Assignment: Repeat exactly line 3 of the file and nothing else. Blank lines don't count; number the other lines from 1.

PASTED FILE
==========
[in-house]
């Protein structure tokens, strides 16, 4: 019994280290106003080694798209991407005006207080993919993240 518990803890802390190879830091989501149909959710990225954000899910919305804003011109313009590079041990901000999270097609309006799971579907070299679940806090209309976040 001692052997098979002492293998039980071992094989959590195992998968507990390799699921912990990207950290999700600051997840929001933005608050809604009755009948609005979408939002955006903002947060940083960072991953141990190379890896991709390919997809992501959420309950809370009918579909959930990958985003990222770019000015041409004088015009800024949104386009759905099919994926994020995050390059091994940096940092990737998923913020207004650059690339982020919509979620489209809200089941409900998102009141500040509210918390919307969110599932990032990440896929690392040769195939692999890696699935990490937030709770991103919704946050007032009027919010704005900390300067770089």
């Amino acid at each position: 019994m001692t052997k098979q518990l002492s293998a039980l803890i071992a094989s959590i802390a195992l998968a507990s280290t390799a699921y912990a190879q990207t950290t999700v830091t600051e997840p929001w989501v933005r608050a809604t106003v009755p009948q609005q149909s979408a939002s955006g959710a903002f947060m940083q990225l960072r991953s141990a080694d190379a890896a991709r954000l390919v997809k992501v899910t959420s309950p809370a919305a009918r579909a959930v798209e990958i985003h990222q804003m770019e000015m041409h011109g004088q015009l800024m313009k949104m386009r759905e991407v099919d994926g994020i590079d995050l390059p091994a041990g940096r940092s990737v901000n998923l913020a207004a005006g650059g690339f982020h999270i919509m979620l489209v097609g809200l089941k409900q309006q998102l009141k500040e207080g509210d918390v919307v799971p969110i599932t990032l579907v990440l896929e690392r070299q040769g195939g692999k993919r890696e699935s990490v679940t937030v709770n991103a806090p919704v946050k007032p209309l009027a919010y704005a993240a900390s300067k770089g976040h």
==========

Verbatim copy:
């Amino acid at each position: 019994m001692t052997k098979q518990l002492s293998a039980l803890i071992a094989s959590i802390a195992l998968a507990s280290t390799a699921y912990a190879q990207t950290t999700v830091t600051e997840p929001w989501v933005r608050a809604t106003v009755p009948q609005q149909s979408a939002s955006g959710a903002f947060m940083q990225l960072r991953s141990a080694d190379a890896a991709r954000l390919v997809k992501v899910t959420s309950p809370a919305a009918r579909a959930v798209e990958i985003h990222q804003m770019e000015m041409h011109g004088q015009l800024m313009k949104m386009r759905e991407v099919d994926g994020i590079d995050l390059p091994a041990g940096r940092s990737v901000n998923l913020a207004a005006g650059g690339f982020h999270i919509m979620l489209v097609g809200l089941k409900q309006q998102l009141k500040e207080g509210d918390v919307v799971p969110i599932t990032l579907v990440l896929e690392r070299q040769g195939g692999k993919r890696e699935s990490v679940t937030v709770n991103a806090p919704v946050k007032p209309l009027a919010y704005a993240a900390s300067k770089g976040h």